Hi Lia
Sorry I could not answer you before. What kind of lenses are you wearing?
Fernando J Fernandez-Velazquez, Doctor of Optometry (USA), MCOptom
(Spaniard but enjoying Dorset)

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Lia Williams
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Re: Problem with Optician

Postby Lia Williams » Sat 27 Oct 2018 4:14 pm

Hi Fernando,

I wear piggy backs - corneal RGPs with disposable soft lenses underneath. I love them. I wear them for 15 hours a day, seven days a week, so I do need glasses first thing in the morning and last thing at night as I can see very little unaided.

Hopefully Tracey, the original poster in this thread, will also have seen your explanation about the difficulties in prescribing glasses for some one with keratoconus.

Lia

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FERNANDO
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Re: Problem with Optician

Postby FERNANDO » Fri 02 Nov 2018 8:59 pm

Piggy-backs was something great in the past and helped to solve many issues in patients with keratoconus. At this moment, personally, I don't see them as a first choice as the contact lens industry has evolved a great deal with new lenses and designs. But it is still worthy in many cases like yours.

Thanks for your reply
Fernando J Fernandez-Velazquez, Doctor of Optometry (USA), MCOptom
(Spaniard but enjoying Dorset)

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Lia Williams
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Re: Problem with Optician

Postby Lia Williams » Sat 17 Nov 2018 2:19 pm

FERNANDO wrote: I don't see them as a first choice as the contact lens industry has evolved a great deal with new lenses and designs. But it is still worthy in many cases like yours.


Piggy-backs weren't the first choice for me. Originally I hard lenses and moved to RGPs in the early nineties.

About eight or nine years ago when I needed new lenses semi-scleral were tried but the optician wasn't happy with the fit. I also had a trial fitting with a specialist soft lens and that was really comfortable but the vision wasn't great.

The RGPs I now have give me excellent vision and comfort when piggy-backed. Without the piggy-back the right lens becomes intolerable (like having soap in my eyes) after a couple of weeks and the left lens gets a bubble underneath which turns into froth after an hour or two blurring my vision.

More recently I had a trial fitting of a hybrid lens. In theory this would save the hassle of dealing with two lenses. But I was very aware of the lenses in my eyes.

So yes, you are correct, in my case piggy-backs are the solution.

Lia

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CrippsCorner
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Re: Problem with Optician

Postby CrippsCorner » Thu 06 Dec 2018 10:46 am

FERNANDO wrote:Hi everyone:

As an optometrist who has devoted a large part of his career taking care of patients with keratoconus, before in Spain and now in the UK, I have to say that making a refraction for spectacles on patients with KCN is very demanding and tricky at the same time.
First, as it was told before, it not a feasible way to translate ocular aberrations values into a standard prescription only with the sphere (myopia) and astigmatism. Even the total power of the eye can change dramatically with light because of the pupil (as with a larger pupil more cornea is visually used). For that reason, some patient with KCN can cope with daylight driving but at night vision is worse and different.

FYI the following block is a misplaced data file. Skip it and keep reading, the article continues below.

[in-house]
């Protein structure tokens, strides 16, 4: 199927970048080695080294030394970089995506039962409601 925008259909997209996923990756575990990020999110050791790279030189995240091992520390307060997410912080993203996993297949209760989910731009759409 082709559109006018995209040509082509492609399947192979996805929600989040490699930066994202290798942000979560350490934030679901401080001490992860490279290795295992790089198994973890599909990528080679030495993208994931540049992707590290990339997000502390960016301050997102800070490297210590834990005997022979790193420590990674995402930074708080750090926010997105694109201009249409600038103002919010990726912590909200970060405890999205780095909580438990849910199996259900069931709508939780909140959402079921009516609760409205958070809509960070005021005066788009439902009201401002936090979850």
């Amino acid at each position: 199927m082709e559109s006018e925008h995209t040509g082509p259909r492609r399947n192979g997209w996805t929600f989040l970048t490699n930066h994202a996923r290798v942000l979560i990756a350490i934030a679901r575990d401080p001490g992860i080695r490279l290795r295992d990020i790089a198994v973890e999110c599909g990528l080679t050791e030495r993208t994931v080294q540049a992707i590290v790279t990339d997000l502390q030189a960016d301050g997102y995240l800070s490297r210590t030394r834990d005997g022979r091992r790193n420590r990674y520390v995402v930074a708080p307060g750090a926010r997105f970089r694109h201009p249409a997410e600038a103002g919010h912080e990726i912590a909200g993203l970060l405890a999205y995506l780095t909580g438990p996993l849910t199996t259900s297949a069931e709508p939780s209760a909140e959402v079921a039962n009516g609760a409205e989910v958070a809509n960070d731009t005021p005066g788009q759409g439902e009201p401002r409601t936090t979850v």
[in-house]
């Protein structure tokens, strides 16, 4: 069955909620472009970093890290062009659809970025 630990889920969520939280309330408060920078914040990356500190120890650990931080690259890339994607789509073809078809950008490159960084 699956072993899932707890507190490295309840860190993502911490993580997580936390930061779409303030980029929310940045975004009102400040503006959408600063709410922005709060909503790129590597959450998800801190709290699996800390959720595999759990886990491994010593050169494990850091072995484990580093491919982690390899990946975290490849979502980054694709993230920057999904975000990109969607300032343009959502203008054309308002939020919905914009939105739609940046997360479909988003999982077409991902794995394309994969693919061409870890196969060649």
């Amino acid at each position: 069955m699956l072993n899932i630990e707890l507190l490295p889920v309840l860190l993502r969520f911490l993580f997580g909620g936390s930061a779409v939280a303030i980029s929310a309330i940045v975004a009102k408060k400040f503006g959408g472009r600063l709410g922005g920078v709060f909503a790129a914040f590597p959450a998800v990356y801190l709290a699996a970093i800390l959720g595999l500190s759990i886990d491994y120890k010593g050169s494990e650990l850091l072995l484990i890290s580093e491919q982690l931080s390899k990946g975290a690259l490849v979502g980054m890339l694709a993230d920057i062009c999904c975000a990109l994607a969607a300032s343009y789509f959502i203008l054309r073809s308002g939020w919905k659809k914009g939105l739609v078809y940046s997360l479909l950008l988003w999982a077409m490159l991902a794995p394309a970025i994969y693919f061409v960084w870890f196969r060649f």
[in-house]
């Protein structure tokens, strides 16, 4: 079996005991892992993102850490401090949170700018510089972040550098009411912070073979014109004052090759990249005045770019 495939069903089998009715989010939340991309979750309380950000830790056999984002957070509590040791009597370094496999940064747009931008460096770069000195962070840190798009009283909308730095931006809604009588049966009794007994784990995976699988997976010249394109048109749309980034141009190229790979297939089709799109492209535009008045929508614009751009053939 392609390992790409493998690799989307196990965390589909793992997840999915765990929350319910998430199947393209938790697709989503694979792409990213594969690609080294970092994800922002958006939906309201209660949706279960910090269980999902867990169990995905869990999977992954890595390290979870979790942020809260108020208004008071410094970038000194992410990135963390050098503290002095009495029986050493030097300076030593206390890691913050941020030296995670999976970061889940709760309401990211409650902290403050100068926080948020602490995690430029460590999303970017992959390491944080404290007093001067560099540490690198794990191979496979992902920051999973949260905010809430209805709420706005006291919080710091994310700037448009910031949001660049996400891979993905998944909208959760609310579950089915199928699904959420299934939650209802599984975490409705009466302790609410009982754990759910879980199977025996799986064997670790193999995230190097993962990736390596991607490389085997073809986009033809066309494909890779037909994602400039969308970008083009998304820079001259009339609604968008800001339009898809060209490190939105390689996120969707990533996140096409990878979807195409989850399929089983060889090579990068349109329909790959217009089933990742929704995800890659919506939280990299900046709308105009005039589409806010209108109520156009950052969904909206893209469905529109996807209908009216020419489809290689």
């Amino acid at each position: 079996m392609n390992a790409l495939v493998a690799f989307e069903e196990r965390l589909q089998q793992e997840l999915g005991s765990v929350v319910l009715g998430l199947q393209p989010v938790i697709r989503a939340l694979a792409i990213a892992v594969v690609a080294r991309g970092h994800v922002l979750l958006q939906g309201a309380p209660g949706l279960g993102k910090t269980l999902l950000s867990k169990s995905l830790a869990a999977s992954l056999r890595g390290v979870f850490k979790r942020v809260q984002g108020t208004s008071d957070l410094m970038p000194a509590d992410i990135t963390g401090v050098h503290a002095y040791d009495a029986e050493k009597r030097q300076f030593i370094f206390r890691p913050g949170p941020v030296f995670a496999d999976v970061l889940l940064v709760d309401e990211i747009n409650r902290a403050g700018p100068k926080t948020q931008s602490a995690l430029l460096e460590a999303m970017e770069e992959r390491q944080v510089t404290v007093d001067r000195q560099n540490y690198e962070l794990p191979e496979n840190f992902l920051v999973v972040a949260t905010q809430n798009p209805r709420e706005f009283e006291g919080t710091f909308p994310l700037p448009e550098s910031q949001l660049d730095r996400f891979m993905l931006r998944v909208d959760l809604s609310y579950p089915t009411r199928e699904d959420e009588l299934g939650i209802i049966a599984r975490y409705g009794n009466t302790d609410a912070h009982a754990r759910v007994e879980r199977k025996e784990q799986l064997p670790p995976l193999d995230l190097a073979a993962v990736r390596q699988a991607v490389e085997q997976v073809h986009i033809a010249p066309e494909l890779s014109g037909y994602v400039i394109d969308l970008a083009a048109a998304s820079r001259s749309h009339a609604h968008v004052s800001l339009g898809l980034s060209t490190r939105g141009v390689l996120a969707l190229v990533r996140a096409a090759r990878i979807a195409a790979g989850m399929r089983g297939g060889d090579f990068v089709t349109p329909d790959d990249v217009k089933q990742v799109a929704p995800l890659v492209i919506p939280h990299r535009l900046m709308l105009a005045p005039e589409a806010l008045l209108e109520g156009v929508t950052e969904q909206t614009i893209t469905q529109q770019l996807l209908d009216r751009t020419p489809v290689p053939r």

Second, as the corneas became thinner and softer, vision can be modified during the day. If you sleep on your eyes on the pillow, you could experience mild corneal flattening which can affect refraction afterwards. There is at least one study that tries to link keratoconus and its progression and position of the head during nighttime.
Third and no last, most of the patients with KCN need to wear contact lenses, and these devices are going to affect the shape of the cornea and the power.
The advice to my patients is they need to have updated spectacles but...
1) A balanced prescription for both eyes: In most of the cases, KCN is more severe in one eye than another, so it is worthy to seek the best visual performance from the best eye.
2) Try to avoid one-time decision: Before I made a final prescription I need 2-3 checks, so I dont jump into a -5.75 @ 37º in the first moment, but I tend to average several measurements (as everyone is going to be slight or blatant difeferent), as well as significant changes in the prescriptions without an excellent reason.
3) I need to know the purpose of the new spectacle before prescribing: Is going to be for watching tv at night after taking out contact lenses? If so, I recommend to visit me at pm with the lenses on, and make the refraction at that moment. The goal is to measure in the same conditions spectacles are to be worn. Sometimes in patients who wear RGP lenses, there is a significant shift in vision from the morning before wearing lenses, and late at night son probably two different spectacles could do better than just one.

Hope my English is not too bad after all and could help in some way with this answer
regards
Fernando J Fernandez-Velazquez


Hi Farnando... you sound, amazing!

Visiting at the time you would normally wear the glasses sounds like a great idea, and in fact your example is exactly my situation. Wear my contacts all day then pop them out and replace with glasses for my evenings in.

Also, would you happen to be able to link to that study regarding sleeping!? Sounds really interesting, as I always lay face down or to the side.

One more question I have had for a long time but as yet have never had an answer to: Can rubbing your eyes etc. further damage or adjust prescription requirements to your keratoconic eyes post-CXL?

Thanks.